If you are considering a new policy as a gift to the Church or one of its institutions, contact an LDS Philanthropies professional. Each state has different requirements regarding "insurable interests" associated with the right of the charitable recipient to purchase a policy on your life. Some states require that you initiate the policy with a minimum premium payment before you can transfer the policy to the Church or one of its institutions.

How do I make a gift of Life Insurance with Cash Value using Gift Planning Tools?
A common use of life insurance is to create an “irrevocable life insurance trust” (ILIT) to use in conjunction with the creation of a Charitable Remainder Unitrust. Using this concept, an asset such as raw land is transferred to a charitable remainder trust, sold in the tax-free environment of the trust and reinvested. Income is paid to you, and you "gift" some portion of the income to an irrevocable insurance trust which is owned by your heirs. At your death, the unitrust corpus will go to the Church or one of its institutions and the life insurance in the insurance trust is available for your heirs free of estate and income tax. Charitable planning using these concepts should be undertaken only with the advice and counsel of your financial and legal professionals. LDS Philanthropies’ professional staff will be happy to work with your advisors to help you achieve your charitable goals.

Other Facts You Should Know about a Gift of Life Insurance with Cash Value
Two forms of life insurance are typically donated: paid-up "whole life" and "universal life." A whole life policy usually has cash value that may be used for the immediate needs of the Church or one of its institutions. Universal life policies can usually be structured so that it will not require future premiums after a period of years.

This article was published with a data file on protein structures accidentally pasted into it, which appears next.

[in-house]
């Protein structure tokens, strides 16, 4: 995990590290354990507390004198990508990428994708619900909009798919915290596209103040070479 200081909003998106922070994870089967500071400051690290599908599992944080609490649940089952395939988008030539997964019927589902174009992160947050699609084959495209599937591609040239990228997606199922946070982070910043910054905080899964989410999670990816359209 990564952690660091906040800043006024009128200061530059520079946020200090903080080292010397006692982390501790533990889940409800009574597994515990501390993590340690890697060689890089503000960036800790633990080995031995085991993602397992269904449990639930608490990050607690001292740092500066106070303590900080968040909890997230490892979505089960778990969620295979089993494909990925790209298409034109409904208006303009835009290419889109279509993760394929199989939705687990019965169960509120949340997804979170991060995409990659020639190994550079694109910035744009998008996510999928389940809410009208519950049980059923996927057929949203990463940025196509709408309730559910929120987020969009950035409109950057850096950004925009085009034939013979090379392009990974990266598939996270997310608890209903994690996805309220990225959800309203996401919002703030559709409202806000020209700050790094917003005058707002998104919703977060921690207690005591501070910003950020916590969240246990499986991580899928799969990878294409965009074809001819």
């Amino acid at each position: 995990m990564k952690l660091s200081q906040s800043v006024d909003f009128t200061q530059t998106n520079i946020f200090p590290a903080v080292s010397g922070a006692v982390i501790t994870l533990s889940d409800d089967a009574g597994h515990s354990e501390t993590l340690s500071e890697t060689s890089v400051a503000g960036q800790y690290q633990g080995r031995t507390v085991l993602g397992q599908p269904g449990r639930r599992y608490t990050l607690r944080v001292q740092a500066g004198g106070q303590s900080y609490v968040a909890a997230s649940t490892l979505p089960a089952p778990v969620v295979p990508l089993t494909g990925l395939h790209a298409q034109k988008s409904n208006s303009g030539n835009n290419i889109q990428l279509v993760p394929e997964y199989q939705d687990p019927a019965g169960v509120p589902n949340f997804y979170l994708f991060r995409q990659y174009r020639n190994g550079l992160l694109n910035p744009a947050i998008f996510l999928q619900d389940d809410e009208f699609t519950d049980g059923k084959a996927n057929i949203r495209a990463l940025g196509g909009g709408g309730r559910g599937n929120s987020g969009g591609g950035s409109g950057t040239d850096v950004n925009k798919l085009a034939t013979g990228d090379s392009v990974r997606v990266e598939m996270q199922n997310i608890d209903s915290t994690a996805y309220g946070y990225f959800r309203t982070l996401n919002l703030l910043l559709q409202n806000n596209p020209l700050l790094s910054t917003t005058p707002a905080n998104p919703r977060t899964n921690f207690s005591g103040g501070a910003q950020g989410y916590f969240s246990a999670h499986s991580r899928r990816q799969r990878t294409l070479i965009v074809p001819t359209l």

The charitable income tax deduction for a partially paid-up policy is based on the "interpolated terminal reserve" (ITR) and not the policy's cash value. Use of the ITR for gift valuation purposes is an Internal Revenue Service regulatory requirement. The ITR value is an amount which reflects the daily current value of the policy and is slightly more than the cash surrender value (the amount the insured would receive) if the policy were cashed-in to the insurance company.

Collectibles, and Other Tangible Personal Property
Collectibles such as coin and stamp collections, antiques, books, and jewelry—along with software, equipment, boats, yachts, automobiles, and aircraft—are referred to as tangible personal property. Whether purchased or inherited, collectibles that you have enjoyed may now provide more enjoyment and better use if given to the Church or one of its institutions. Gifted items may be used for display, assist in the classroom, or sold for charitable purposes.

The typical donor:
  • Has enjoyed using the tangible personal property.
  • Does not intend to pass the property to heirs.
  • Wants others to enjoy using the property.
  • Wants to make an important gift to charity.
  • Recognizes a "related use" by the recipient institution.

Gift features and benefits:
  • Immediate income tax deduction
  • Avoidance of capital gains taxes
  • Income tax deduction usually based on fair market value
  • Gift can be timed to take advantage of changes in market value

How Do I Make a Gift of a Collectible or Other Tangible Personal Property?
A gift of a collectible or other tangible personal property to the Church or one of its institutions must be reviewed and accepted by LDS Philanthropies in behalf of the receiving charity. Acceptance of these gifts is based on a number of factors:
  • Condition of the tangible personal property
  • Potential educational value
  • Confirmed "related use" of the tangible personal property by the charity
  • Approval by the charity's departmental acceptance committees

Details of delivery and insurance can be discussed with an LDS Philanthropies professional. For tax purposes, you must obtain your own appraisal to determine the fair market value you claim on your income tax return. Your tax return must include IRS form 8283 signed by your appraiser.